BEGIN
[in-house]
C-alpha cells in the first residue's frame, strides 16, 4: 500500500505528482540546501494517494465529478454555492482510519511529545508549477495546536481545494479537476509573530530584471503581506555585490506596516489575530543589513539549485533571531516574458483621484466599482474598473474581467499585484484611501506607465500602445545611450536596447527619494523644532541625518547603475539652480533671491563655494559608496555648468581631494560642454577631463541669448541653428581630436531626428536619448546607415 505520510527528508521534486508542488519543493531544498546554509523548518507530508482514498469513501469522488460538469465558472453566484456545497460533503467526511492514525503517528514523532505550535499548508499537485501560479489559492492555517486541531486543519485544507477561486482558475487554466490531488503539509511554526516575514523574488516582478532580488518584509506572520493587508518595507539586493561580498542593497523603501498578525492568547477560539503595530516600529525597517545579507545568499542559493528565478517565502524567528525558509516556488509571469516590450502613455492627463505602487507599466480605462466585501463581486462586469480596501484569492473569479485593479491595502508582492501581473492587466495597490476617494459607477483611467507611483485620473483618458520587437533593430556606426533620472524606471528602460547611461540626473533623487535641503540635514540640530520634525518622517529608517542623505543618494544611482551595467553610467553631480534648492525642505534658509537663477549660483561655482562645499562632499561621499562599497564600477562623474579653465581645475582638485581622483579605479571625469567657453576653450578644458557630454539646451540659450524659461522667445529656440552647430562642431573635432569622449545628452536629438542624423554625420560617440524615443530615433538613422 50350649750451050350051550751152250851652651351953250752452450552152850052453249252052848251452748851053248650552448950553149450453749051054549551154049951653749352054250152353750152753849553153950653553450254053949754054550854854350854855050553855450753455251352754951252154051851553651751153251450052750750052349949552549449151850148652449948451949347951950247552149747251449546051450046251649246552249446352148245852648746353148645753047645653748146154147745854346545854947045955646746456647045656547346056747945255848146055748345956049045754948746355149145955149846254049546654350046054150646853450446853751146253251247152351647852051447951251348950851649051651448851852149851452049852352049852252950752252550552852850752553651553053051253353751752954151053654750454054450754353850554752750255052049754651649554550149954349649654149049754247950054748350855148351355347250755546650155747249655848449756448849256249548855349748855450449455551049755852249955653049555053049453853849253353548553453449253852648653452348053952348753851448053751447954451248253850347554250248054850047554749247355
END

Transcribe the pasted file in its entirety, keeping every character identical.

[in-house]
C-alpha cells in the first residue's frame, strides 16, 4: 500500500505528482540546501494517494465529478454555492482510519511529545508549477495546536481545494479537476509573530530584471503581506555585490506596516489575530543589513539549485533571531516574458483621484466599482474598473474581467499585484484611501506607465500602445545611450536596447527619494523644532541625518547603475539652480533671491563655494559608496555648468581631494560642454577631463541669448541653428581630436531626428536619448546607415 505520510527528508521534486508542488519543493531544498546554509523548518507530508482514498469513501469522488460538469465558472453566484456545497460533503467526511492514525503517528514523532505550535499548508499537485501560479489559492492555517486541531486543519485544507477561486482558475487554466490531488503539509511554526516575514523574488516582478532580488518584509506572520493587508518595507539586493561580498542593497523603501498578525492568547477560539503595530516600529525597517545579507545568499542559493528565478517565502524567528525558509516556488509571469516590450502613455492627463505602487507599466480605462466585501463581486462586469480596501484569492473569479485593479491595502508582492501581473492587466495597490476617494459607477483611467507611483485620473483618458520587437533593430556606426533620472524606471528602460547611461540626473533623487535641503540635514540640530520634525518622517529608517542623505543618494544611482551595467553610467553631480534648492525642505534658509537663477549660483561655482562645499562632499561621499562599497564600477562623474579653465581645475582638485581622483579605479571625469567657453576653450578644458557630454539646451540659450524659461522667445529656440552647430562642431573635432569622449545628452536629438542624423554625420560617440524615443530615433538613422 50350649750451050350051550751152250851652651351953250752452450552152850052453249252052848251452748851053248650552448950553149450453749051054549551154049951653749352054250152353750152753849553153950653553450254053949754054550854854350854855050553855450753455251352754951252154051851553651751153251450052750750052349949552549449151850148652449948451949347951950247552149747251449546051450046251649246552249446352148245852648746353148645753047645653748146154147745854346545854947045955646746456647045656547346056747945255848146055748345956049045754948746355149145955149846254049546654350046054150646853450446853751146253251247152351647852051447951251348950851649051651448851852149851452049852352049852252950752252550552852850752553651553053051253353751752954151053654750454054450754353850554752750255052049754651649554550149954349649654149049754247950054748350855148351355347250755546650155747249655848449756448849256249548855349748855450449455551049755852249955653049555053049453853849253353548553453449253852648653452348053952348753851448053751447954451248253850347554250248054850047554749247355